INTERNATIONAL – That’s one hell of a headline, but not as out there as you might think. In a special report for BusinessWeek, Olga Kharif has explored a wide range of biomaterial research which is paving the way for the next generation of device materials.
Inspired by Nokia’s Morph concept the article explores a wide range of new material technologies currently being researched. With Morph’s ground-breaking use of insulin derivatives which Mark Welland, head of Nanoscale Science Laboratory at the University of Cambridge describes as “a dream based on real technology” Khraif also looks at how materials traditionally used in artificial joints and heart valves are now being used to make devices.
“The bioscientists are building on half a century of research that had, until recently, focused chiefly on medicine. Biomaterials‚Äîmaterials that use part of a living structure‚Äîhave long been used in artificial joints, dental implants and heart valves.”Now, we are using the same technology for making devices,” says Rajesh Naik, biotechnology research lead at Air Force Research Laboratory, who is developing a thin coating made with silkworm silk. Applied to the outer shell of a device, this film could act as a sensor that, when touched, might detect that you’re coming down with the flu. “[Biomaterials] can be the silicon of the future,” Naik says.”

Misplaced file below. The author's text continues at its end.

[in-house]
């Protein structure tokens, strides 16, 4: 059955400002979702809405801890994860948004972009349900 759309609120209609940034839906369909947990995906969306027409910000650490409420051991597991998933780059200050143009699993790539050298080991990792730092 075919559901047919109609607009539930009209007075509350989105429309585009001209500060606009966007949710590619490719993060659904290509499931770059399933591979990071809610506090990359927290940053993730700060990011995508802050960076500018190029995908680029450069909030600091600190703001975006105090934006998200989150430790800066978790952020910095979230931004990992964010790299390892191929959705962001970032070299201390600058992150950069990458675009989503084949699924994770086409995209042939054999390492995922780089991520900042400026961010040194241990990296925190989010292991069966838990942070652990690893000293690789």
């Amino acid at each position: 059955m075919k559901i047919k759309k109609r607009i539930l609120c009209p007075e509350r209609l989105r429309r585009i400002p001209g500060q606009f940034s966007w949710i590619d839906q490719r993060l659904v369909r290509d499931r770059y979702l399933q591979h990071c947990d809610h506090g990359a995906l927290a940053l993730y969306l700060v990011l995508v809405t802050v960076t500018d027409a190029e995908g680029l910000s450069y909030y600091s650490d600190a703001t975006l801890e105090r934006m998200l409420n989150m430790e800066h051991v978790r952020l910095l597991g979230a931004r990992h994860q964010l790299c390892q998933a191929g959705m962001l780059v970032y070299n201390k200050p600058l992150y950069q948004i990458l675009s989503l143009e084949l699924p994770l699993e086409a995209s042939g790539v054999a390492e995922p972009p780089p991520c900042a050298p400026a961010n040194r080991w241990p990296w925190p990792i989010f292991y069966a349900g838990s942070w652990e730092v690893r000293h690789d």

The article also looks at how rising oil prices has fueled an interest in exploring real alternatives and how Cereplast’s new bioplastic is being used by manufacturers in device casings.
And it isn’t just casing material getting the bio-treatment. Researchers at MIT are looking at using nontoxic viruses to create batteries which could be 75 per cent smaller than current ones. “IBM researchers are using bacterial DNA to create superdense memory chips that would allow cell phones to store a terabyte of data”
The rate of development in bio-materials is rapidly increasing. Angela Belcher, a research from MIT who is working on virus-based batteries says